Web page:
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Richard Wright

Wright's criminal past could be issue at trial issue

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News Park Rapids,Minnesota 56470 http://www.parkrapidsenterprise.com/sites/default/files/styles/square_300/public/fieldimages/22/0304/wrightrichardderek004c_0.jpg?itok=4iWsC9It
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Wright's criminal past could be issue at trial issue
Park Rapids Minnesota PO Box 111 56470

Several crucial motions are pending before Hubbard County District Court that could determine aspects of the case against Richard Wright, a pipeline worker charged in a Park Rapids murder one year ago.

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Judge Paul Rasmussen heard oral testimony Wednesday on some motions, while others have been submitted in written briefs. The most important issues are whether Wright's criminal past is admissible at trial, and whether past criminal histories can be used to impeach the credibility of witnesses expected to be called to testify at trial.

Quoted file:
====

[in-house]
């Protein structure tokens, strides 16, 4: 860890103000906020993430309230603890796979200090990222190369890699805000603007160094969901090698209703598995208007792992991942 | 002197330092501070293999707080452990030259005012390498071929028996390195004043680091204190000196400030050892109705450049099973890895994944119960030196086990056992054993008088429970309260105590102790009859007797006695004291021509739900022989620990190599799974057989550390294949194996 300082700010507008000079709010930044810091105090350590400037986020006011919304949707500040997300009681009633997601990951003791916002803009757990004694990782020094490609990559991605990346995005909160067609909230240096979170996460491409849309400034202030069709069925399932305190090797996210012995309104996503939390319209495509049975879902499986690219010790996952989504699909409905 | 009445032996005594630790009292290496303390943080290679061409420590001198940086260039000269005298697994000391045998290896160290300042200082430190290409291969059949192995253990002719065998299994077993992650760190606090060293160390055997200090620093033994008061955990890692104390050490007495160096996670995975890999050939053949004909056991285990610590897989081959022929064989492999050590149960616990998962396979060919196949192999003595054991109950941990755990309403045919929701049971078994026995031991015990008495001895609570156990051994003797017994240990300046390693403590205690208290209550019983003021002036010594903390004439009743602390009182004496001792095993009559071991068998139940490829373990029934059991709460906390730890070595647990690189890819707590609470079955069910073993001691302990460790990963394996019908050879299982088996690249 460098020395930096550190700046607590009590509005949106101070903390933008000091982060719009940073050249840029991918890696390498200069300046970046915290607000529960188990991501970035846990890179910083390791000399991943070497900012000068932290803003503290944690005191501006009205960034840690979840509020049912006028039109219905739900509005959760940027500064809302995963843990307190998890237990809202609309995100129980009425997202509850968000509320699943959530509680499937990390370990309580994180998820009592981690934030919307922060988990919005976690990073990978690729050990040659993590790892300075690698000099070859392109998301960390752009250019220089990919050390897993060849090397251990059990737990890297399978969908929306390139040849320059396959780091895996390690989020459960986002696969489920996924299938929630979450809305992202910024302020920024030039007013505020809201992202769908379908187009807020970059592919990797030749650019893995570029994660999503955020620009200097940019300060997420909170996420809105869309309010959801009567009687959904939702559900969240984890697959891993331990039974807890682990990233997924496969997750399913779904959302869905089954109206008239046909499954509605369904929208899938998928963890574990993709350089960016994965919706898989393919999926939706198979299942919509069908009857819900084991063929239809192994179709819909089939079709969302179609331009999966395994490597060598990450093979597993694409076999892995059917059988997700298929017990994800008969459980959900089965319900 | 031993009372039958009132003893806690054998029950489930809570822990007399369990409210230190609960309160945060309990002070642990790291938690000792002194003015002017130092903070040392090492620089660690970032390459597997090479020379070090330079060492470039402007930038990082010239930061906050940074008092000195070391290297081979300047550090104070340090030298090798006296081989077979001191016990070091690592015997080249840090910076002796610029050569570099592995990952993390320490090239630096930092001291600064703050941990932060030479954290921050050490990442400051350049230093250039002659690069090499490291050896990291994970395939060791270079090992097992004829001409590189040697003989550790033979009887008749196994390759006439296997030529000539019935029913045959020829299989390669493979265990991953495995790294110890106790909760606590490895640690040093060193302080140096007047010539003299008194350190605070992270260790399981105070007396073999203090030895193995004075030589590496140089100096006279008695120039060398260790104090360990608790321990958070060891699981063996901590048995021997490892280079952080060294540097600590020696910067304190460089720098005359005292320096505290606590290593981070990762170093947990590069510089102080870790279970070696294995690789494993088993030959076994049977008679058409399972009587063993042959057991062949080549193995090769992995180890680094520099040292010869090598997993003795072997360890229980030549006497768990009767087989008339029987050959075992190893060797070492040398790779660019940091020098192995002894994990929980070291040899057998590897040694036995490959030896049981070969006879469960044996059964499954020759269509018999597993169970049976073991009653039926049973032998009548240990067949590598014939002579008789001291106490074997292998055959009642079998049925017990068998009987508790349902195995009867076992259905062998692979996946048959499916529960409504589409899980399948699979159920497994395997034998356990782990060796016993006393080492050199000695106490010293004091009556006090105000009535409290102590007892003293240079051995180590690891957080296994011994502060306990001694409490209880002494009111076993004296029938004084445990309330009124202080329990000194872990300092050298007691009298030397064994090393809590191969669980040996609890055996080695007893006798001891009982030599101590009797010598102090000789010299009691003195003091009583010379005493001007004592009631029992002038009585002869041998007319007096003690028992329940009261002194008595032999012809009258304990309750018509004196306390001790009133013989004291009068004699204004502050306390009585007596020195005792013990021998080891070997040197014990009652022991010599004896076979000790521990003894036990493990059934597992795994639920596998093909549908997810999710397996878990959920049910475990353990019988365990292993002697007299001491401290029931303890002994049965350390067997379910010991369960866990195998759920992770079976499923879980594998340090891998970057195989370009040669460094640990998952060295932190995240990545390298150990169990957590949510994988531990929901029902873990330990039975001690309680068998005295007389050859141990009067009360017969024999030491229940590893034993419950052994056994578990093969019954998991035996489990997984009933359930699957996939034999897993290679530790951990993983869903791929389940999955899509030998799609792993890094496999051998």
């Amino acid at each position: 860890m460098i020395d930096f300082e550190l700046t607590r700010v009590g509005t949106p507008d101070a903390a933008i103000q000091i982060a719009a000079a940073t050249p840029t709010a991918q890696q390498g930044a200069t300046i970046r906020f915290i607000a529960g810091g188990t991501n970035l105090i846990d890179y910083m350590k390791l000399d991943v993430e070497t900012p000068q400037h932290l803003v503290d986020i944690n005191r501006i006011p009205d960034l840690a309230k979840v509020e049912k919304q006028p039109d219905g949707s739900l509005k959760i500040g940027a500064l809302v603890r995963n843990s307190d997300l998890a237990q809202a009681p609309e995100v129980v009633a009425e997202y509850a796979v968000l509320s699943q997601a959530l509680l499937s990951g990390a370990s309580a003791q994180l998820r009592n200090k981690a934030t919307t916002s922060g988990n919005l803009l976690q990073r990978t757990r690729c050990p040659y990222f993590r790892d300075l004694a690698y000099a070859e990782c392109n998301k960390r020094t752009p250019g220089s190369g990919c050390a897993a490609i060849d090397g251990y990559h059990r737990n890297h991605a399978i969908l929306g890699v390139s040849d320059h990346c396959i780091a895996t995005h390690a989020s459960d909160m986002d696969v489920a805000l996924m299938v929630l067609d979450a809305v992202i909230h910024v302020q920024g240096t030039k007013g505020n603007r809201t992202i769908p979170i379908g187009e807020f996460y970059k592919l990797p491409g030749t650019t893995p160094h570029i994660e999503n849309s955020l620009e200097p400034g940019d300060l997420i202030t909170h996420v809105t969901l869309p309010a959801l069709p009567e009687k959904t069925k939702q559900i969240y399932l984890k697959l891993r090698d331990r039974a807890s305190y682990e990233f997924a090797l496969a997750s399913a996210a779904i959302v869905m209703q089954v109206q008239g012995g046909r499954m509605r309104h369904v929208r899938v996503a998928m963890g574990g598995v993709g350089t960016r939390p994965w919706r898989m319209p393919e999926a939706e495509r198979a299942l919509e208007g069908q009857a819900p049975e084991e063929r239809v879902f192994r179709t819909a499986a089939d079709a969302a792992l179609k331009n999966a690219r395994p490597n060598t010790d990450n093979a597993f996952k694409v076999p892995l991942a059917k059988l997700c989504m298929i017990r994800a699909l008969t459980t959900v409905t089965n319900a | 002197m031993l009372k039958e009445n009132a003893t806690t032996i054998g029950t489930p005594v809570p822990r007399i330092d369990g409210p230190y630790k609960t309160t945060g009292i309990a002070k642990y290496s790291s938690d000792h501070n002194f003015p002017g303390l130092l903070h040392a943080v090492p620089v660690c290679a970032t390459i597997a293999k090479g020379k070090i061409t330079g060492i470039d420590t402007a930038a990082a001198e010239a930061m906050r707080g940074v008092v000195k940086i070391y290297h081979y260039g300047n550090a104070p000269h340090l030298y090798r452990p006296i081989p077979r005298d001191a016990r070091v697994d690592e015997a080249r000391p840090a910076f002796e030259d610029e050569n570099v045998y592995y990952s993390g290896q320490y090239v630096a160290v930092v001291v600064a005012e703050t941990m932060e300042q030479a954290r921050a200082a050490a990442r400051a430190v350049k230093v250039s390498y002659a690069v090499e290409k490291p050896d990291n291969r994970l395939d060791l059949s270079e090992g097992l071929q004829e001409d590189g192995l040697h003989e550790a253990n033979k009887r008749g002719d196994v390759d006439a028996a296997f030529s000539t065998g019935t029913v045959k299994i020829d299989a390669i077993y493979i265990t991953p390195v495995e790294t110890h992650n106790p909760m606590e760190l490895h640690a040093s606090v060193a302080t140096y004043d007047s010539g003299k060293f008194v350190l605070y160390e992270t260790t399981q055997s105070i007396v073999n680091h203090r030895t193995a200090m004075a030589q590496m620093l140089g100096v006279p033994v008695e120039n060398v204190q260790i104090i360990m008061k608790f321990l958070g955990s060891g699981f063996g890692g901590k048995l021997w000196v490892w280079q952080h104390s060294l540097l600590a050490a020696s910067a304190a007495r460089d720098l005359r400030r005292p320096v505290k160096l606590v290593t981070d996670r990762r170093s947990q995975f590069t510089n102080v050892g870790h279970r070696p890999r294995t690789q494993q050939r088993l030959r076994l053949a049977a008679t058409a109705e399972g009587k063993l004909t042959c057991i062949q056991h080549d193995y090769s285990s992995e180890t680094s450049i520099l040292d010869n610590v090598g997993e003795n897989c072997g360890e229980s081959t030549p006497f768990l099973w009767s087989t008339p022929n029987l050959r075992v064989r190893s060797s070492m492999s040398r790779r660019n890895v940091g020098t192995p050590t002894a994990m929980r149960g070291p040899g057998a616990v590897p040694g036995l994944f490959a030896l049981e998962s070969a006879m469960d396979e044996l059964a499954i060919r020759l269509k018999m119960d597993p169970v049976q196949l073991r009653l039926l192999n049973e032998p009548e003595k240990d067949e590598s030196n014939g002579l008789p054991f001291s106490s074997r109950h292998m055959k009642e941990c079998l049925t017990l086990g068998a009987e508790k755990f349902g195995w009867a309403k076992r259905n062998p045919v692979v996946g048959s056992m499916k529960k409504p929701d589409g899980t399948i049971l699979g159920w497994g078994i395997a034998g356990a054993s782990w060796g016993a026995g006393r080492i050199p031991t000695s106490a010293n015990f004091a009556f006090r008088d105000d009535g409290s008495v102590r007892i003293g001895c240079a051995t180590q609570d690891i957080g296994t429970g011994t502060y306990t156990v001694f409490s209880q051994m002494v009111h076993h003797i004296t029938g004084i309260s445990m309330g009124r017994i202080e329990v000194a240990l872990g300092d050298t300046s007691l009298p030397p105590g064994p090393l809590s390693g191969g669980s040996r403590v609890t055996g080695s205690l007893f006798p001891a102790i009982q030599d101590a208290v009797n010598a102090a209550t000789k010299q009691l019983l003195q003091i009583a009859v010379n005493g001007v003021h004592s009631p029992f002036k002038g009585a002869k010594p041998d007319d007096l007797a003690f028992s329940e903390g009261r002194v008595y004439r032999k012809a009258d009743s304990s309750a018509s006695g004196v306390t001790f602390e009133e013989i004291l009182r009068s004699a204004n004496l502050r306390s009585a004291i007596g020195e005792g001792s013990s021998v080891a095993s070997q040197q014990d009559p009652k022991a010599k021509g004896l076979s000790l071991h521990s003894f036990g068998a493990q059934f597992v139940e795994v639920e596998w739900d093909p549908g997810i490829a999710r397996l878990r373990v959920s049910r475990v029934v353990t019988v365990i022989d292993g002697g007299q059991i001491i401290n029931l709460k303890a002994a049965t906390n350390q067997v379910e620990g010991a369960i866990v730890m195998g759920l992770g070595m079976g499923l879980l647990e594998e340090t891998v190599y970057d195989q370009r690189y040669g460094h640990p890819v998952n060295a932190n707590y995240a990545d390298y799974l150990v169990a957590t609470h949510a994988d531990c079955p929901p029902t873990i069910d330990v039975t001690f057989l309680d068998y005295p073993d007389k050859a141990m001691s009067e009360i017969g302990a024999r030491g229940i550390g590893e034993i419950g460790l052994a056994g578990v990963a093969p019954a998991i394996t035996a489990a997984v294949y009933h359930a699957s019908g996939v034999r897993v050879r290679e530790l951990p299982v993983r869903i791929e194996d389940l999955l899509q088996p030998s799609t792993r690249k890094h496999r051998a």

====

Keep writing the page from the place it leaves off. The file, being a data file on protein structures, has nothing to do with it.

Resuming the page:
Wright, 41, is charged in the asphyxiation death of Park Rapids resident Sonya Hennagir in January 2008. He has been jailed in the Hubbard County detention center since his arrest the night of the crime.

He's also charged with attempted murder, for allegedly trying to choke Hennagir's friend Jenny Larson, who arrived at the home sometime after Hennagir died and became entangled in a fight with Wright as she called 911.

Both Wright and Larson have criminal histories. Introduction of Wright's two convictions would be unnecessarily prejudicial, the defense argued, because his last conviction was 15 years ago. Wright has been law-abiding since then; two correctional officers testified Wednesday he has been a model prisoner.

Both sides were in the position of arguing that introduction of criminal convictions could have a prejudicial effect on jurors; that prejudice could outweigh the defendant's right to a fair trial - and could undermine the testimony of a key witness in the case.

Another issue Rasmussen will consider is whether Wright will need to wear restraints during trial. His defense team said jurors tend to view shackled defendants unfavorably in the courtroom. The prosecution says it's a matter of public safety keeping Wright restrained during court proceedings.

A scheduling conference is set for March 2. When Rasmussen has ruled on all of the pretrial motions, he will set a trial date in the case.

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